In not-so-sunny Indiana, we're still about two months away from our first planting of the year, but I'm tempted by the catalogs and their promises of colorful heirlooms for my garden.
Sure, gardening can be expensive. The set-up costs of starting a raised bed, of building up bad dirt, of overbuying expensive seeds. But it also can be a great investment: in your health, in your relationships with your kids (mine are digging in the dirt anyway), in the environment.
I'm partial in that we use organic practices in our garden, and we prefer to try heirloom varieties over other types of seeds. Granted, that sounds like a recipe for expensive. It doesn't have to be.
To put aside any worries, here are six tips for heirloom gardening on a budget.
1. Price shop. Heirloom doesn't have to be expensive. In one catalog, I've found prices ranging from $1.75 a packet (much what you'd pay at a garden shop) to more than $4, depending on the variety. If you're not partial to a particular type, you can try heirlooms relatively inexpensively.
2. Watch your costs. In Four-Season Harvest, Eliot Coleman recommends not buying more than two or three types of a particular produce. Most of us have small garden plots, so buy accordingly. Also, consider splitting seeds and shipping costs with another gardener.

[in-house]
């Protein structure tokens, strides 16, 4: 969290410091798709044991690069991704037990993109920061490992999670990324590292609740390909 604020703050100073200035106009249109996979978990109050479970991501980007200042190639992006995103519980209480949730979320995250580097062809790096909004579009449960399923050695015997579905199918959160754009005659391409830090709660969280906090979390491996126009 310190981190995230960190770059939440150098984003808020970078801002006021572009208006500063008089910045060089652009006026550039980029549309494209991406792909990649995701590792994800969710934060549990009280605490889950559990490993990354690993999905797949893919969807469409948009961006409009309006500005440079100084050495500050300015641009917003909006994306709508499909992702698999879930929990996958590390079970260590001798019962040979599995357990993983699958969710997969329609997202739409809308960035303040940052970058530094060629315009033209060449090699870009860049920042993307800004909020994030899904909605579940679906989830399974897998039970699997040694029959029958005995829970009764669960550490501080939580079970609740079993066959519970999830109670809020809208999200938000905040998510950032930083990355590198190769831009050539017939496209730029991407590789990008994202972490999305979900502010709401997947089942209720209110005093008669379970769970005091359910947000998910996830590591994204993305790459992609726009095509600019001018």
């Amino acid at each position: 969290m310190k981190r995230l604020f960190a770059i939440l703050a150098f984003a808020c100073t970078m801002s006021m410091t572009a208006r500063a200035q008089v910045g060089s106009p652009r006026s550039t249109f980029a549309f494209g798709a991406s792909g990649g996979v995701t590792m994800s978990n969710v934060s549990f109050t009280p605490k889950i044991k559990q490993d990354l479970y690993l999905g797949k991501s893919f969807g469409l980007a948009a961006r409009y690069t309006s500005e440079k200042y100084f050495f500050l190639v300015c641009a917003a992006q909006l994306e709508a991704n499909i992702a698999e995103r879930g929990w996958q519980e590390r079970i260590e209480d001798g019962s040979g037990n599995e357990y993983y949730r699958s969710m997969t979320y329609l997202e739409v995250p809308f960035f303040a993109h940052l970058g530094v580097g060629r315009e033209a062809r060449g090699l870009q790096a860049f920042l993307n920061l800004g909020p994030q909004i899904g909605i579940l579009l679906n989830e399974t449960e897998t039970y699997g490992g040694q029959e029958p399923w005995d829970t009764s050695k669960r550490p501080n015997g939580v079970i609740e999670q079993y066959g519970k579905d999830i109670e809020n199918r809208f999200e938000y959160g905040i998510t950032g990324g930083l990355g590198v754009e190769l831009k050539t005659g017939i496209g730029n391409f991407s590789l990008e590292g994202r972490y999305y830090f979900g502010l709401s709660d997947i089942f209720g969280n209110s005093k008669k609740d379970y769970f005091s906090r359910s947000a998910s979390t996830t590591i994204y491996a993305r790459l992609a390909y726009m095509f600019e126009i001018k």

3. Save your seeds. True, entire books have been devoted to this subject, but seed saving doesn't have to be complicated. For example, I've left bean seeds to dry on my counter to be used later in the season or the following spring.
4. Let your plants re-seed. OK, this tip is more out of laziness than anything. After accidentally seeing some lettuce bolt one summer, I let it go to seed out of curiousity. I had to do nothing to have new lettuce the following year!
5. Buy local when you can. While the price is often comparable, you'll benefit by growing plants that are more accustomed to your climate and soil.
6. Extend your seasons. Seed goes bad after a few years, so why not make the most of it? Check your area extension's garden calendar to see how long you can plant a particular plant. You could easily get a second or third batch of carrots, radishes or cool-season vegetables just by doing another planting. Extended-season gardening is something I'm relatively new at, but I love reaping the rewards!